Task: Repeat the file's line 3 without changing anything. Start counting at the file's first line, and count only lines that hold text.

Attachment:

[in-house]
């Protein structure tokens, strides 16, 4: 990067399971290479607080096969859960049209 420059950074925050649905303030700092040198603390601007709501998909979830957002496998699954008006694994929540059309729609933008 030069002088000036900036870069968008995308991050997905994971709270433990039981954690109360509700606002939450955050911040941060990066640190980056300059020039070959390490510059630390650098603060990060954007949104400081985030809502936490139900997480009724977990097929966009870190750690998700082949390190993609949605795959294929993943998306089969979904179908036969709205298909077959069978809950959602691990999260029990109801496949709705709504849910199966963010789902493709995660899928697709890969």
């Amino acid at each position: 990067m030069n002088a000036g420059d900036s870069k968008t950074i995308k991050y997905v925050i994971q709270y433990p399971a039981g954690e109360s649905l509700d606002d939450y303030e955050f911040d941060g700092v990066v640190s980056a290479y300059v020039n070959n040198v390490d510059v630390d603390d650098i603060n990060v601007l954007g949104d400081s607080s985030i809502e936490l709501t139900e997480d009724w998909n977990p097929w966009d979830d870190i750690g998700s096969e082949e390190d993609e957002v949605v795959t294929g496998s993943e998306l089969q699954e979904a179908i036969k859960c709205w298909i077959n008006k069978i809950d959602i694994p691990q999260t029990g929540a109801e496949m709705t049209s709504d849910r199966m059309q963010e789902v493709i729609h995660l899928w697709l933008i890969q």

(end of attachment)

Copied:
């Amino acid at each position: 990067m030069n002088a000036g420059d900036s870069k968008t950074i995308k991050y997905v925050i994971q709270y433990p399971a039981g954690e109360s649905l509700d606002d939450y303030e955050f911040d941060g700092v990066v640190s980056a290479y300059v020039n070959n040198v390490d510059v630390d603390d650098i603060n990060v601007l954007g949104d400081s607080s985030i809502e936490l709501t139900e997480d009724w998909n977990p097929w966009d979830d870190i750690g998700s096969e082949e390190d993609e957002v949605v795959t294929g496998s993943e998306l089969q699954e979904a179908i036969k859960c709205w298909i077959n008006k069978i809950d959602i694994p691990q999260t029990g929540a109801e496949m709705t049209s709504d849910r199966m059309q963010e789902v493709i729609h995660l899928w697709l933008i890969q």